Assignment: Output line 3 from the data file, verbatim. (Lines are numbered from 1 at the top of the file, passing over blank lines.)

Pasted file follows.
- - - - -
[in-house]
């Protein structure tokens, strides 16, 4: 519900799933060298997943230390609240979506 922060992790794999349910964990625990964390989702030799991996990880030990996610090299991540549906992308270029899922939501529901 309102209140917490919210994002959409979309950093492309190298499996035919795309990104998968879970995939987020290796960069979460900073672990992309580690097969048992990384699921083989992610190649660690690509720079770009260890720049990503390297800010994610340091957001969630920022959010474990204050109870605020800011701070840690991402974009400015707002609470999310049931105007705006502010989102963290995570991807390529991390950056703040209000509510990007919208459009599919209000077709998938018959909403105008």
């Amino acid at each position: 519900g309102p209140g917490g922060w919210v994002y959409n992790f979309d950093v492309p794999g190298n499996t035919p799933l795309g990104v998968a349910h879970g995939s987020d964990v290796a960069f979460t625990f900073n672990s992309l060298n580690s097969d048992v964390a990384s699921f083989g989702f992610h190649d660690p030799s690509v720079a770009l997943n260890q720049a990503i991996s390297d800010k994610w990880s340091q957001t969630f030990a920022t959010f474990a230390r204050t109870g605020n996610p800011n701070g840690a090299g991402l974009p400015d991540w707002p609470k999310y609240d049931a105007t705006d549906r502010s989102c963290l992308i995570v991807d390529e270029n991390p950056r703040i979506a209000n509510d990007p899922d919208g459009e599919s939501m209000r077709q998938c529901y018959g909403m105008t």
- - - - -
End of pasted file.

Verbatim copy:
């Amino acid at each position: 519900g309102p209140g917490g922060w919210v994002y959409n992790f979309d950093v492309p794999g190298n499996t035919p799933l795309g990104v998968a349910h879970g995939s987020d964990v290796a960069f979460t625990f900073n672990s992309l060298n580690s097969d048992v964390a990384s699921f083989g989702f992610h190649d660690p030799s690509v720079a770009l997943n260890q720049a990503i991996s390297d800010k994610w990880s340091q957001t969630f030990a920022t959010f474990a230390r204050t109870g605020n996610p800011n701070g840690a090299g991402l974009p400015d991540w707002p609470k999310y609240d049931a105007t705006d549906r502010s989102c963290l992308i995570v991807d390529e270029n991390p950056r703040i979506a209000n509510d990007p899922d919208g459009e599919s939501m209000r077709q998938c529901y018959g909403m105008t």